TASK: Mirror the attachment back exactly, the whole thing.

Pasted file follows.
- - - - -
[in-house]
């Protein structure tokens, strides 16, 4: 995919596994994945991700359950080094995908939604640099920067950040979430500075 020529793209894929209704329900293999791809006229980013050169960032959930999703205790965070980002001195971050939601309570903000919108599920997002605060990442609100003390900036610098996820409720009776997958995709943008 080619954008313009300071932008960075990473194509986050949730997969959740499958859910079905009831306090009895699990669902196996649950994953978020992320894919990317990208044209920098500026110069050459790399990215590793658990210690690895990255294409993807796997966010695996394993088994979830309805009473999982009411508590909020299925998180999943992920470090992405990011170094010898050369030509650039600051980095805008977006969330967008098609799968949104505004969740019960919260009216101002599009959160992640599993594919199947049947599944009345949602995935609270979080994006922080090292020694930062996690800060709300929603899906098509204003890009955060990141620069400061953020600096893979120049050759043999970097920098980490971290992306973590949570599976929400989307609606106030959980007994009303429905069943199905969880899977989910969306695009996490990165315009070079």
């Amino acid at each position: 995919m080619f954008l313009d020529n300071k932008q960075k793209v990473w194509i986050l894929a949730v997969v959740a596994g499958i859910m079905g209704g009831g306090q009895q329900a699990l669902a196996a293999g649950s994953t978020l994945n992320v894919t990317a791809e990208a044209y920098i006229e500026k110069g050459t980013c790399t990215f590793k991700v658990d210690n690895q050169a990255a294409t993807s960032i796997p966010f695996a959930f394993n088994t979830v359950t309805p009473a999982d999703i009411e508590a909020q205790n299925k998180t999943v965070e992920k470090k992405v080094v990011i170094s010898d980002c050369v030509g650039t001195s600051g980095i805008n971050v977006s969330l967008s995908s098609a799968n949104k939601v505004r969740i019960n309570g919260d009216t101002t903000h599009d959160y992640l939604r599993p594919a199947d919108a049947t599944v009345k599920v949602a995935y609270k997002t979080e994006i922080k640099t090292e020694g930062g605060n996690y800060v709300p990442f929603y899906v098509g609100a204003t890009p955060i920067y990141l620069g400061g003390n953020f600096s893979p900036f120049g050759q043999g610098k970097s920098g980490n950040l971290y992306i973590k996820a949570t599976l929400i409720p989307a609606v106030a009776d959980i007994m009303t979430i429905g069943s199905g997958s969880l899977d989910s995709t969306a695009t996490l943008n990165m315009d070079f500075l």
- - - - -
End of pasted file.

[in-house]
């Protein structure tokens, strides 16, 4: 995919596994994945991700359950080094995908939604640099920067950040979430500075 020529793209894929209704329900293999791809006229980013050169960032959930999703205790965070980002001195971050939601309570903000919108599920997002605060990442609100003390900036610098996820409720009776997958995709943008 080619954008313009300071932008960075990473194509986050949730997969959740499958859910079905009831306090009895699990669902196996649950994953978020992320894919990317990208044209920098500026110069050459790399990215590793658990210690690895990255294409993807796997966010695996394993088994979830309805009473999982009411508590909020299925998180999943992920470090992405990011170094010898050369030509650039600051980095805008977006969330967008098609799968949104505004969740019960919260009216101002599009959160992640599993594919199947049947599944009345949602995935609270979080994006922080090292020694930062996690800060709300929603899906098509204003890009955060990141620069400061953020600096893979120049050759043999970097920098980490971290992306973590949570599976929400989307609606106030959980007994009303429905069943199905969880899977989910969306695009996490990165315009070079």
């Amino acid at each position: 995919m080619f954008l313009d020529n300071k932008q960075k793209v990473w194509i986050l894929a949730v997969v959740a596994g499958i859910m079905g209704g009831g306090q009895q329900a699990l669902a196996a293999g649950s994953t978020l994945n992320v894919t990317a791809e990208a044209y920098i006229e500026k110069g050459t980013c790399t990215f590793k991700v658990d210690n690895q050169a990255a294409t993807s960032i796997p966010f695996a959930f394993n088994t979830v359950t309805p009473a999982d999703i009411e508590a909020q205790n299925k998180t999943v965070e992920k470090k992405v080094v990011i170094s010898d980002c050369v030509g650039t001195s600051g980095i805008n971050v977006s969330l967008s995908s098609a799968n949104k939601v505004r969740i019960n309570g919260d009216t101002t903000h599009d959160y992640l939604r599993p594919a199947d919108a049947t599944v009345k599920v949602a995935y609270k997002t979080e994006i922080k640099t090292e020694g930062g605060n996690y800060v709300p990442f929603y899906v098509g609100a204003t890009p955060i920067y990141l620069g400061g003390n953020f600096s893979p900036f120049g050759q043999g610098k970097s920098g980490n950040l971290y992306i973590k996820a949570t599976l929400i409720p989307a609606v106030a009776d959980i007994m009303t979430i429905g069943s199905g997958s969880l899977d989910s995709t969306a695009t996490l943008n990165m315009d070079f500075l």